A timeless style of property that surged in popularity in the period between 1950 and 1975 in Vancouver is the rancher. This style of home presents a wide and low facade, with a side-gabled roof style, big picture windows, and a chimney that provides a kind of accent.
Ranchers offer a mix of simplicity and tasteful style. Many of the design elements associated with ranchers evolved out of the modernist style that blossomed in the 1930s.
Ranchers have historically been less popular than split-level homes in Vancouver because many of the lots in Vancouver are not wide enough for the width that ranchers need to fit the necessary rooms on a single floor. However, in neighbourhoods with wide lots, you’ll see long ranchers, some of which even have garages along the main roofline.
Rancher-style homes began showing up in California in the 1930s and developed out of an eclectic mix of Prairie modernism, Craftsmen aesthetics, and even the Spanish Colonial style. The style moved north over the following decades, and these days you can find ranchers from this period in lower-density neighbourhoods across Vancouver.
Many of the signature architectural styles you’ll find across Vancouver can be directly linked to the city’s particular zoning legislation. Vancouver is not a very large city area-wise. It has one of the most desirable climates and some of the most beautiful natural scenery you’ll find anywhere, leading to sky-high demand.
The newest single-family property style to emerge in Vancouver is also its smallest: laneway houses. Laneway houses are considered a uniquely Canadian development, popping up lately in Toronto, Edmonton, and Vancouver. They consist of small homes built on lots that open onto back lanes—a common feature of lots in Vancouver.
The development of Laneway houses in Vancouver was initiated by former mayor Sam Sullivan around a decade ago, with the first such house popping up in 2009 in Mount Pleasant—now one of the most popular areas for this new style of home.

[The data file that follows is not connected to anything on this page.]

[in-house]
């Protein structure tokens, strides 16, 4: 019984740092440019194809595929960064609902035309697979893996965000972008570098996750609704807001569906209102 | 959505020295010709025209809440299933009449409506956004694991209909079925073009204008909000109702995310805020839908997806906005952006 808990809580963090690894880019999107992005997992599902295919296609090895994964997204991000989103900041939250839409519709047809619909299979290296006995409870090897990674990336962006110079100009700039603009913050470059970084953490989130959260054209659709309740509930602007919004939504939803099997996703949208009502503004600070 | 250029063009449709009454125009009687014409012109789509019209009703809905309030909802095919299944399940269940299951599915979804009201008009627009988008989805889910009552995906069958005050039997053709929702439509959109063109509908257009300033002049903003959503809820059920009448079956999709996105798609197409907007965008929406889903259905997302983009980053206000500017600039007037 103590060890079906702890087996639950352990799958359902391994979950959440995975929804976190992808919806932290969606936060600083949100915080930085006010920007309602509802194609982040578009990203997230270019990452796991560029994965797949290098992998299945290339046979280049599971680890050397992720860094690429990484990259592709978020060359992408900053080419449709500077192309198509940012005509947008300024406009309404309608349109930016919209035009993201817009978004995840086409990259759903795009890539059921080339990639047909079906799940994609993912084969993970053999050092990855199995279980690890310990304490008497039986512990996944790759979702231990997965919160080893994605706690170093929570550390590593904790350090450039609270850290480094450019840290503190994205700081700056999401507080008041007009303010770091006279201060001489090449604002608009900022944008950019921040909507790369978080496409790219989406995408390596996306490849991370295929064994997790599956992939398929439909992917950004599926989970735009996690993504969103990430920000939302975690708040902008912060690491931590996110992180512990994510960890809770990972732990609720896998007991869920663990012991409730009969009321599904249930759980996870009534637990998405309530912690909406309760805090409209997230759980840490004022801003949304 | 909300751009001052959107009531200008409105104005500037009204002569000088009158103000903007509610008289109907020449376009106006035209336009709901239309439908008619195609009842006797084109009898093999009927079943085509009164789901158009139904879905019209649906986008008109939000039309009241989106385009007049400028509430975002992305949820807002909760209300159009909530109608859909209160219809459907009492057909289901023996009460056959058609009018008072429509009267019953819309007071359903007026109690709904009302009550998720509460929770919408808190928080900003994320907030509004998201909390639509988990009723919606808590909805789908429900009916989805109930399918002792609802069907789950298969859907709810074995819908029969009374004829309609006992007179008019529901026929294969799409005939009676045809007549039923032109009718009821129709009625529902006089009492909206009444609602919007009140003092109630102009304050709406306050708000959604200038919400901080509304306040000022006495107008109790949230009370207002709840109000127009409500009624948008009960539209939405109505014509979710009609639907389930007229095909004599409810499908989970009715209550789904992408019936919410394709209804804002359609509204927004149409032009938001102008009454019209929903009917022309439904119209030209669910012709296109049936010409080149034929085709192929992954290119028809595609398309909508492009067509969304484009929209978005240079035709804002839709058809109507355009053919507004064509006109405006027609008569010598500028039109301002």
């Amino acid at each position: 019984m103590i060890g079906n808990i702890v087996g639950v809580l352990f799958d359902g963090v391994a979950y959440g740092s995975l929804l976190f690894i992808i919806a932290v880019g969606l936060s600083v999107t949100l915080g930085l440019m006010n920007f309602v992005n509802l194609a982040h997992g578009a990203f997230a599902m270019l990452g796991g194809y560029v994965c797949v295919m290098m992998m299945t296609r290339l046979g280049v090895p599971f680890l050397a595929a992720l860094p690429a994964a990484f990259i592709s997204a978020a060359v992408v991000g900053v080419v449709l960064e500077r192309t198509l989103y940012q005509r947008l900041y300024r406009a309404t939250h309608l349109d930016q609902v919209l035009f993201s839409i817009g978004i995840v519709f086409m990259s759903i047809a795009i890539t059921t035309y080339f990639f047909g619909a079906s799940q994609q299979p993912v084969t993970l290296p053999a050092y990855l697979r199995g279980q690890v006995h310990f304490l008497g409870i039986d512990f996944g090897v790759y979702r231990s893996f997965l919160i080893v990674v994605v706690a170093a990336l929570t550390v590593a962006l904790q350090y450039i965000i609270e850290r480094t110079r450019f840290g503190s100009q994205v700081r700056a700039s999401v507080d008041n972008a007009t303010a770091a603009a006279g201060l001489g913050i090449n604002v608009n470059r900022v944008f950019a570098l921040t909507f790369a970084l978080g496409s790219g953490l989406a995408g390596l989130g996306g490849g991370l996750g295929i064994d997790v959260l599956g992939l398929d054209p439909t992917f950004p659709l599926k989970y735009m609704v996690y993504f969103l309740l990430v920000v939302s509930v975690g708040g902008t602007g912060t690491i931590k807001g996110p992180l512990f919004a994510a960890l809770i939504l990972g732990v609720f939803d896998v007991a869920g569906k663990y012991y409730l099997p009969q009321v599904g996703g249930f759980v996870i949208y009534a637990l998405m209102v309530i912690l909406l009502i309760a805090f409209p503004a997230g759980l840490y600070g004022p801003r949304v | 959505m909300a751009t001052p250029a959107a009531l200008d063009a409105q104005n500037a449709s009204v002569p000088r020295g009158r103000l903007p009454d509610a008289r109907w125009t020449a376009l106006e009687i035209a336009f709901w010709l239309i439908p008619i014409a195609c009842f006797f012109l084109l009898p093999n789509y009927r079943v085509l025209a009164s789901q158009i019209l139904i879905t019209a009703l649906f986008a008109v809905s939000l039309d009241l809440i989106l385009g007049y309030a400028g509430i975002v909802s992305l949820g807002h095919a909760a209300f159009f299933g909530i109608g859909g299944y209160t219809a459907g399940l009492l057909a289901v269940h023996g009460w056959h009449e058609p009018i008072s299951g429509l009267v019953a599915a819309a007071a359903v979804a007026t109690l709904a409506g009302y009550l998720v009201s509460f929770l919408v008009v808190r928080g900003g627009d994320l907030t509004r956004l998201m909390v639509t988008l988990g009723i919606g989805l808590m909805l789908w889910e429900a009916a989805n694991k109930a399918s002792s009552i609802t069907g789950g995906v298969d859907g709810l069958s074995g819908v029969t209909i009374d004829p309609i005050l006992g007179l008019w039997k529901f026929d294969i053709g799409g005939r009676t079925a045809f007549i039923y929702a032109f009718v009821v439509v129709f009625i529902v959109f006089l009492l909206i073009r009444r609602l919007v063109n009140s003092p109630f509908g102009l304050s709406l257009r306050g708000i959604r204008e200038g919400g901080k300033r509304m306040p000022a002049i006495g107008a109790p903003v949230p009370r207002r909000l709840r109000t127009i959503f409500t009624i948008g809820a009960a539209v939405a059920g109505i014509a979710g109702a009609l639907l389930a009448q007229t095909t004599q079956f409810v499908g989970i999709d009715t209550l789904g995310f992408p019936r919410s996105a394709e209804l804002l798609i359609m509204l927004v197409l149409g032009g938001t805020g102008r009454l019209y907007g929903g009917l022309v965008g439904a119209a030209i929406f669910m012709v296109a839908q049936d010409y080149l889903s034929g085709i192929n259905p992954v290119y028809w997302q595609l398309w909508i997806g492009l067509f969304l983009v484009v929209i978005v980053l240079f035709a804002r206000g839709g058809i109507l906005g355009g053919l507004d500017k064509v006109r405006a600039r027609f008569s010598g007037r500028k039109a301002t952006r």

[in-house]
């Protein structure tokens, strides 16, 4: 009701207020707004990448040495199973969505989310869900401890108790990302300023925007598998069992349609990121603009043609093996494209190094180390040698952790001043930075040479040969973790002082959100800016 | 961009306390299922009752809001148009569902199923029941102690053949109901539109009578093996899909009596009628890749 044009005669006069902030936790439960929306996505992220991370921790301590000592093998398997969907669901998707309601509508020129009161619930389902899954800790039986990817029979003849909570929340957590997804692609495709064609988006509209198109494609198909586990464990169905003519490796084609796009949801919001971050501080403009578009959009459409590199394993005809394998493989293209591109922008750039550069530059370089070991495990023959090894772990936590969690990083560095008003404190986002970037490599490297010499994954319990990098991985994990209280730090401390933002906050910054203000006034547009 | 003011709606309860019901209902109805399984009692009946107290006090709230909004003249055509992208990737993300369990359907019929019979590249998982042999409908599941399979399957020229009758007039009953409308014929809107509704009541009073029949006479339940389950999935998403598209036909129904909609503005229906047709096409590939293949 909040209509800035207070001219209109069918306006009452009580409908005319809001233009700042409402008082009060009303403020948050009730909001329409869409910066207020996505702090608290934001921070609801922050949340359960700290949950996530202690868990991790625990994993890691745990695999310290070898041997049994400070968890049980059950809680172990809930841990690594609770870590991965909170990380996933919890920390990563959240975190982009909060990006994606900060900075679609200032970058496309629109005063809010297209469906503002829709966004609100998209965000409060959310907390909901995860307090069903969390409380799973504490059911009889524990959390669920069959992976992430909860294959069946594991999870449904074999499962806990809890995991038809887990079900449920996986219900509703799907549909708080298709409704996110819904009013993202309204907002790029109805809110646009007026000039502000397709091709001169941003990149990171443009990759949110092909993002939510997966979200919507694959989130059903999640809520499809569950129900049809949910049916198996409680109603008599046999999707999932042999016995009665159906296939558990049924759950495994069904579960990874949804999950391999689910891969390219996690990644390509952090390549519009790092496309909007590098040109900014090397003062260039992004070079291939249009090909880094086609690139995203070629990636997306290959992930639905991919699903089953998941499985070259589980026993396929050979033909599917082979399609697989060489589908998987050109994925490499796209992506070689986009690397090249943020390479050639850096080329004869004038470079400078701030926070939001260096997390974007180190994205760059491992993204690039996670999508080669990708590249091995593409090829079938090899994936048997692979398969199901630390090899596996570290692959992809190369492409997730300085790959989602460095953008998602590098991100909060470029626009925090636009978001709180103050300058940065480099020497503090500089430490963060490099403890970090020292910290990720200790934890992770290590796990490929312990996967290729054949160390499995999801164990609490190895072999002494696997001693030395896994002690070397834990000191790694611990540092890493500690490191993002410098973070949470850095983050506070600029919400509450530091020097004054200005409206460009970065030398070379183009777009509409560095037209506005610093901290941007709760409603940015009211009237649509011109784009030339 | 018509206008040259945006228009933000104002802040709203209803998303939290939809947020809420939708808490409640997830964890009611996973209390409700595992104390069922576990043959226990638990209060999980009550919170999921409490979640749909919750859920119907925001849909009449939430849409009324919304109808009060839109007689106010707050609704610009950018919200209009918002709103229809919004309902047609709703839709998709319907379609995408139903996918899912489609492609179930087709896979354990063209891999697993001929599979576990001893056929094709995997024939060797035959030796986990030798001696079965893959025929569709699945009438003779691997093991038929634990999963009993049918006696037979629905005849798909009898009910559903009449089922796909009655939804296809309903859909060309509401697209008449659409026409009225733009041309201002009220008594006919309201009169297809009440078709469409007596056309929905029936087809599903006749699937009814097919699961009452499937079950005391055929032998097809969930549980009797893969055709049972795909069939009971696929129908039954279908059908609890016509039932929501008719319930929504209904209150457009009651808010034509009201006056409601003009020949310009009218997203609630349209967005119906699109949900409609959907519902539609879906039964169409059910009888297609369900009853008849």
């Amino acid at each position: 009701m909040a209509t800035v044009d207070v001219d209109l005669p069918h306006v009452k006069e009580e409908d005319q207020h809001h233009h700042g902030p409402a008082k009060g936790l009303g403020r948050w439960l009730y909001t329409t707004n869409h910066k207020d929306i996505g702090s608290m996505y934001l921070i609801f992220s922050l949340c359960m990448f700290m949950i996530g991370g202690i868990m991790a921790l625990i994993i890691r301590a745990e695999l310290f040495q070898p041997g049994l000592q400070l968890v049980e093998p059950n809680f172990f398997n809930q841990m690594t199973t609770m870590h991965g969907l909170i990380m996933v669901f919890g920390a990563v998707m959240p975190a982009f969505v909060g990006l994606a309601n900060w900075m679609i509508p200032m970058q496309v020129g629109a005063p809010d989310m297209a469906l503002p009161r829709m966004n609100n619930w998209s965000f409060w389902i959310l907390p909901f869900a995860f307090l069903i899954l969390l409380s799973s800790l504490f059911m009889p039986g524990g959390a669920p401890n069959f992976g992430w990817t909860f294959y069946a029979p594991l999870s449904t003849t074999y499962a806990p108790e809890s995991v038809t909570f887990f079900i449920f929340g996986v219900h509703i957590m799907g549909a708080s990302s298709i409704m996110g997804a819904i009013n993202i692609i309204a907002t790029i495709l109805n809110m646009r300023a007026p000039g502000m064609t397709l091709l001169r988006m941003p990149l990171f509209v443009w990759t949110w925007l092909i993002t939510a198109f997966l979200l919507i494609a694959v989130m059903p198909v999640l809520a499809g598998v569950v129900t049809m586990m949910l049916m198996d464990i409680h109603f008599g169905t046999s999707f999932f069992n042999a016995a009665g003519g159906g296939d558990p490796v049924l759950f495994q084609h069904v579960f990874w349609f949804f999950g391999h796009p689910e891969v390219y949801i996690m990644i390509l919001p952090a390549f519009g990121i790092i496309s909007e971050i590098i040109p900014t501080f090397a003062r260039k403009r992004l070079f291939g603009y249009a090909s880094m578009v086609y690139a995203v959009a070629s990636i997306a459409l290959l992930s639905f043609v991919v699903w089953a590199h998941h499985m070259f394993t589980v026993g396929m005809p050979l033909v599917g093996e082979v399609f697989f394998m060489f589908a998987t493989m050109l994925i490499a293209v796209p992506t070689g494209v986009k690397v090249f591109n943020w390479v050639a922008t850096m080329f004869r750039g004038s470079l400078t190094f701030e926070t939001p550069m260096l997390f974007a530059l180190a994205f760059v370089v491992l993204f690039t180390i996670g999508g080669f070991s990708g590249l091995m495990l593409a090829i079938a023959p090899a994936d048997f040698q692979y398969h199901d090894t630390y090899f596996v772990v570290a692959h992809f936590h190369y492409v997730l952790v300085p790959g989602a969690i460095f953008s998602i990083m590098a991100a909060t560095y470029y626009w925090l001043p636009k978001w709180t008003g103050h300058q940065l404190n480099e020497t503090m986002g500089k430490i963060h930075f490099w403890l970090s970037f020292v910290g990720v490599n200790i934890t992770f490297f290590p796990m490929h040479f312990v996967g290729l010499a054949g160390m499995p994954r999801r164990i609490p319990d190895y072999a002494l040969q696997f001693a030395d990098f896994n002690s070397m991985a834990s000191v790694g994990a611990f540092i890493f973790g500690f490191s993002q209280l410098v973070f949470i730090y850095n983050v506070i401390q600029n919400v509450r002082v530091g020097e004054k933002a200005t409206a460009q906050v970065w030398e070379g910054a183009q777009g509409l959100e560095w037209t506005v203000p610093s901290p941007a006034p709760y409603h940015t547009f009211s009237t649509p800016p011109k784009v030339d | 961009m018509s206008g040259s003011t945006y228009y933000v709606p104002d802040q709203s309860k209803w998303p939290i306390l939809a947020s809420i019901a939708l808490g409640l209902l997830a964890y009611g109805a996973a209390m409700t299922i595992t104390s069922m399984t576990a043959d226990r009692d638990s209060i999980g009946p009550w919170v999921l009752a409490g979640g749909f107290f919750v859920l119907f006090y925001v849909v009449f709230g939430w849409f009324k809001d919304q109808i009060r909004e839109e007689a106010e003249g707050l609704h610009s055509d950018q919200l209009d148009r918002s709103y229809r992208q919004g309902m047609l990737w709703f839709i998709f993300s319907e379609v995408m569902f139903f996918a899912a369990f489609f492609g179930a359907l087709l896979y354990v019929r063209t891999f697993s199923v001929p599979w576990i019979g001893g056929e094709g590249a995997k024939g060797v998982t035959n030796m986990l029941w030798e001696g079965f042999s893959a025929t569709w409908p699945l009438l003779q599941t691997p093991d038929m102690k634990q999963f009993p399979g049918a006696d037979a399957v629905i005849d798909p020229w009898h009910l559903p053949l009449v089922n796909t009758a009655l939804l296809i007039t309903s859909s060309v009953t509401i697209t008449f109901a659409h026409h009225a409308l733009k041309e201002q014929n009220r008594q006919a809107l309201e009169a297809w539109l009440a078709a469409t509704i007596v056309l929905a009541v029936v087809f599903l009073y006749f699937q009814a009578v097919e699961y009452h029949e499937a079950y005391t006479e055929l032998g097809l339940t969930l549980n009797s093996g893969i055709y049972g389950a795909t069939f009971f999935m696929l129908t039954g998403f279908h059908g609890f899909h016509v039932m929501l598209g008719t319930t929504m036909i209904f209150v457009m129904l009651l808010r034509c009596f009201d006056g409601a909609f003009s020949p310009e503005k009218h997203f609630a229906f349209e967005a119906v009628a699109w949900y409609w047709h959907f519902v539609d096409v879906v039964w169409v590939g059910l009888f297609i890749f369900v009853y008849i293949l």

Laneway houses are typically under a thousand square feet—featuring one or two bedrooms—and are often built with environmental sustainability in mind. Solar-powered “net zero” laneway houses have been popping up increasingly. Laneway houses are seen as a response both to affordability issues in Vancouver and surrounding cities and to a limited housing supply that has made the market for detached homes extremely competitive.
Concerns associated with the increasing construction of laneway houses include privacy issues and complications associated with parking and garages that are impacted by the construction and presence of these homes. It remains to be seen whether laneway houses will become a permanent fixture of Vancouver’s architectural landscape or if they are a temporary solution to the pressure on the city’s housing market.
Less Common Styles of Single-Family Properties You’ll Find In Vancouver
We’ve looked at the most common single-family property types seen across Vancouver’s neighbourhoods. However, Vancouver is an eclectic city, home to plenty of innovative and influential real estate investors looking to stand out.
Across Vancouver’s more lavish neighbourhoods, you’ll see properties in interesting historical styles, as well as highly-customized modern styles in line with the latest architectural innovations. Here are some more impressive and unusual architectural styles that appear across Vancouver.
Vancouver’s oldest neighbourhood is Strathcona, which is on the East Side but borders False Creek, Chinatown, the Downtown Eastside, and Grandview-Woodlands. Strathcona was a working-class area throughout much of the city’s history, but lately, it has been attracting new attention because of its beautiful old Victorian-style properties.
The century-old architecture you’ll find in Strathcona is rare elsewhere in Vancouver. You’ll find beautiful heritage homes throughout this area, with many of these properties restored to the “true colours” of the Victorian and Edwardian periods. The Vancouver Heritage Foundation’s “Restore It” project provides financial assistance for those looking to renovate the unique Victorian homes in this part of the city.
Some of Vancouver’s most elite neighbourhoods are lent their sense of tranquil grandeur by the presence of properties in historical styles. A good example is Shaughnessey, one of the most affluent neighbourhoods in the city, with an average household income in excess of $110 000 and average house prices of nearly $3 million.